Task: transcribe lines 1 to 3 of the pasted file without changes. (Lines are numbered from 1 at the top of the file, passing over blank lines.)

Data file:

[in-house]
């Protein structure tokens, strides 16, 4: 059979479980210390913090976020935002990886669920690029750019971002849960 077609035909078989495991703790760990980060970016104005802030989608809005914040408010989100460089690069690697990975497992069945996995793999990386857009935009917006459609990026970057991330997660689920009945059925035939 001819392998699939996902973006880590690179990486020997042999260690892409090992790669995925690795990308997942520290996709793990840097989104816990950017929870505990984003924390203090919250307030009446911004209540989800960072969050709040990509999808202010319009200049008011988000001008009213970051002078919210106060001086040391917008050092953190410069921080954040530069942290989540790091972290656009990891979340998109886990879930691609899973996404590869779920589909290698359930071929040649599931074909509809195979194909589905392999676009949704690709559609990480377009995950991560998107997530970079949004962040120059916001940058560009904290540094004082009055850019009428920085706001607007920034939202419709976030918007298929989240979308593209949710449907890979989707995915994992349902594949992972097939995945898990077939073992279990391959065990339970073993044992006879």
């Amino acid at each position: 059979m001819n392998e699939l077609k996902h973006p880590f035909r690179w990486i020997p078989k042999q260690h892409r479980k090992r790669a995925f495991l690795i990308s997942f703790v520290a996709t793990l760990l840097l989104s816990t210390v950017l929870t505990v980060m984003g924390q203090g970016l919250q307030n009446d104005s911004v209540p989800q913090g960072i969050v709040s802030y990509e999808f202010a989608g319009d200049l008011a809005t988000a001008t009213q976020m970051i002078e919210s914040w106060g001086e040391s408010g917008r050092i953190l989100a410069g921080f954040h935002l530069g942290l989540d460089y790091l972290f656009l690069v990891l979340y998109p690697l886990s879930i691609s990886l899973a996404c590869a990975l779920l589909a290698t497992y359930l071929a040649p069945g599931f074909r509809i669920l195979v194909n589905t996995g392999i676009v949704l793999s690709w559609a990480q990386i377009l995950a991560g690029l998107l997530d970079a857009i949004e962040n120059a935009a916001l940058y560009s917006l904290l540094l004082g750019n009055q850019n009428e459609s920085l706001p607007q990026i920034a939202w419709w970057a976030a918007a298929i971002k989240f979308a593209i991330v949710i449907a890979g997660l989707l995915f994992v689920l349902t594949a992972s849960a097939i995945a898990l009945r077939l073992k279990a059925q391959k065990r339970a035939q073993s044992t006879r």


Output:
[in-house]
């Protein structure tokens, strides 16, 4: 059979479980210390913090976020935002990886669920690029750019971002849960 077609035909078989495991703790760990980060970016104005802030989608809005914040408010989100460089690069690697990975497992069945996995793999990386857009935009917006459609990026970057991330997660689920009945059925035939 001819392998699939996902973006880590690179990486020997042999260690892409090992790669995925690795990308997942520290996709793990840097989104816990950017929870505990984003924390203090919250307030009446911004209540989800960072969050709040990509999808202010319009200049008011988000001008009213970051002078919210106060001086040391917008050092953190410069921080954040530069942290989540790091972290656009990891979340998109886990879930691609899973996404590869779920589909290698359930071929040649599931074909509809195979194909589905392999676009949704690709559609990480377009995950991560998107997530970079949004962040120059916001940058560009904290540094004082009055850019009428920085706001607007920034939202419709976030918007298929989240979308593209949710449907890979989707995915994992349902594949992972097939995945898990077939073992279990391959065990339970073993044992006879």
């Amino acid at each position: 059979m001819n392998e699939l077609k996902h973006p880590f035909r690179w990486i020997p078989k042999q260690h892409r479980k090992r790669a995925f495991l690795i990308s997942f703790v520290a996709t793990l760990l840097l989104s816990t210390v950017l929870t505990v980060m984003g924390q203090g970016l919250q307030n009446d104005s911004v209540p989800q913090g960072i969050v709040s802030y990509e999808f202010a989608g319009d200049l008011a809005t988000a001008t009213q976020m970051i002078e919210s914040w106060g001086e040391s408010g917008r050092i953190l989100a410069g921080f954040h935002l530069g942290l989540d460089y790091l972290f656009l690069v990891l979340y998109p690697l886990s879930i691609s990886l899973a996404c590869a990975l779920l589909a290698t497992y359930l071929a040649p069945g599931f074909r509809i669920l195979v194909n589905t996995g392999i676009v949704l793999s690709w559609a990480q990386i377009l995950a991560g690029l998107l997530d970079a857009i949004e962040n120059a935009a916001l940058y560009s917006l904290l540094l004082g750019n009055q850019n009428e459609s920085l706001p607007q990026i920034a939202w419709w970057a976030a918007a298929i971002k989240f979308a593209i991330v949710i449907a890979g997660l989707l995915f994992v689920l349902t594949a992972s849960a097939i995945a898990l009945r077939l073992k279990a059925q391959k065990r339970a035939q073993s044992t006879r």